"We were pleased to add the helicopters to the list of capabilities available to the federal wildland firefighting community," he said. "Under this activation, the active-duty helicopters have been deployed and employed throughout California, which allows this limited resource to be used against the highest-priority fires regardless of where they are."
The federal activation of helicopters was only possible because of the combined efforts of the Forest Service, California Department of Forestry and Fire Protection, and the Department of Defense following the 2007 wildfires in California, Colonel Stanley said.
"We worked before the start of the 2008 Western wildfire season to get the aircraft and crews certified to California and federal standards," he said. "As a result, these helicopters may be employed as a federal asset on a federal fire as well as an asset on a state fire."
Colonel Stanley said he expects that both military air tankers and helicopters will be flying these missions for the foreseeable future.
"We've got a lot of experience employing the MAFFS air tankers," he said. "Now we're working to ensure we have the processes in place to move the parts and supplies needed to maintain the helicopters for sustained operations."
Ten U.S. Army North defense coordinating officers are stationed throughout the United States to coordinate defense support of civil authorities for U.S. Northern Command, the unified command responsible for homeland defense and civil support in the continental United States.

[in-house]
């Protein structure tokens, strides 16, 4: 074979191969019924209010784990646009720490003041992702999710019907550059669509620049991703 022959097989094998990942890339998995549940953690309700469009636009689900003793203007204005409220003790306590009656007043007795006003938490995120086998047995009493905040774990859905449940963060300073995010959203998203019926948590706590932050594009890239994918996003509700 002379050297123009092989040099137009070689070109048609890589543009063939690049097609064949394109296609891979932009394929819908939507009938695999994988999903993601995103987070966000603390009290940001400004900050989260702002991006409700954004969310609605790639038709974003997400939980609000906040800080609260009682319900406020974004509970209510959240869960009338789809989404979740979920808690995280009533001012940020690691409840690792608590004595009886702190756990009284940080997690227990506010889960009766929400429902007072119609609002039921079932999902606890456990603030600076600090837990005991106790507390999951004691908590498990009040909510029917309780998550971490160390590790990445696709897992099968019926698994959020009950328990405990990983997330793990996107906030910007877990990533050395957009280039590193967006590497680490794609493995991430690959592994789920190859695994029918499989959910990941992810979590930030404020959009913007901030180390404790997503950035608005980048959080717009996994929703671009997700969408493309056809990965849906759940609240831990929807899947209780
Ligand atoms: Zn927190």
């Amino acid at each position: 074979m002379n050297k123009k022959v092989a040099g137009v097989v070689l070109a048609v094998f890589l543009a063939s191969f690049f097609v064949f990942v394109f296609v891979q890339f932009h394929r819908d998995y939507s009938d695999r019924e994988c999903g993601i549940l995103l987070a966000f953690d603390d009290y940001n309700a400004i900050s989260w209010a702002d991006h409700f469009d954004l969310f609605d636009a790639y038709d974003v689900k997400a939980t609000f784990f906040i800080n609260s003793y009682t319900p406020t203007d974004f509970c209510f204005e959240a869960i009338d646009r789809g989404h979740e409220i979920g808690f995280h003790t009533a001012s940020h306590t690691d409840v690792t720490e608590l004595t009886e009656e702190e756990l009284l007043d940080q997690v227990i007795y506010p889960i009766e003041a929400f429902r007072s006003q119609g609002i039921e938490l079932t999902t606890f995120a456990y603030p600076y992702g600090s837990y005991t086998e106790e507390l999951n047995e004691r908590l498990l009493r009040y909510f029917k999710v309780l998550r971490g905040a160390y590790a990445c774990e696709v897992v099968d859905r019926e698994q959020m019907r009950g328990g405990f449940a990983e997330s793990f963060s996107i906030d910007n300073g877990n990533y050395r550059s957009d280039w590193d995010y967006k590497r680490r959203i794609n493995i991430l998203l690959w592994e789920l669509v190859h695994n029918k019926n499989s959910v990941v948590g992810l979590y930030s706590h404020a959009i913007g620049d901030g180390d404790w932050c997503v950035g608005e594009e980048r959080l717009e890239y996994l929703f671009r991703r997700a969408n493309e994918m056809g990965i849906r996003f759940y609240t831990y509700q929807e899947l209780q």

The National Interagency Fire Center has representatives of eight different agencies and organizations who prioritize requirements and allocate resources for wildland firefighting operations.
"Multiple, simultaneous outbreaks of large wildfires are relatively common, and we've learned that a single agency trying to handle all the fires will quickly be overwhelmed," said Lyle Carlile, fire director for the Bureau of Indian Affairs at the Fire Center. "Getting the job done works best when we coordinate operations and help each other out."
The aircraft are assigned to the 302nd Air Expeditionary Group. The MAFFS aircraft are from three Air National Guard units -- 145th Airlift Wing from Charlotte, N.C.; the 146th Airlift Wing from Channel Islands ANGS, Calif.; and the 153rd Airlift Wing from Cheyenne, Wyo., -- and one Air Force Reserve unit -- the 302nd Airlift Wing from Peterson Air Force Base, Colo.
The helicopters are from California-based Navy and Marine Corps units -- Medium Helicopter Training Squadron 164 and Marine Medium Helicopter Squadron 268 based out of Camp Pendleton, Calif., and Marine Heavy Helicopter Squadron 465 based out of Marine Corps Air Station Miramar in San Diego; and the Navy's Helicopter Sea Combat Support Squadron 85 based out of Naval Air Station North Island, Calif.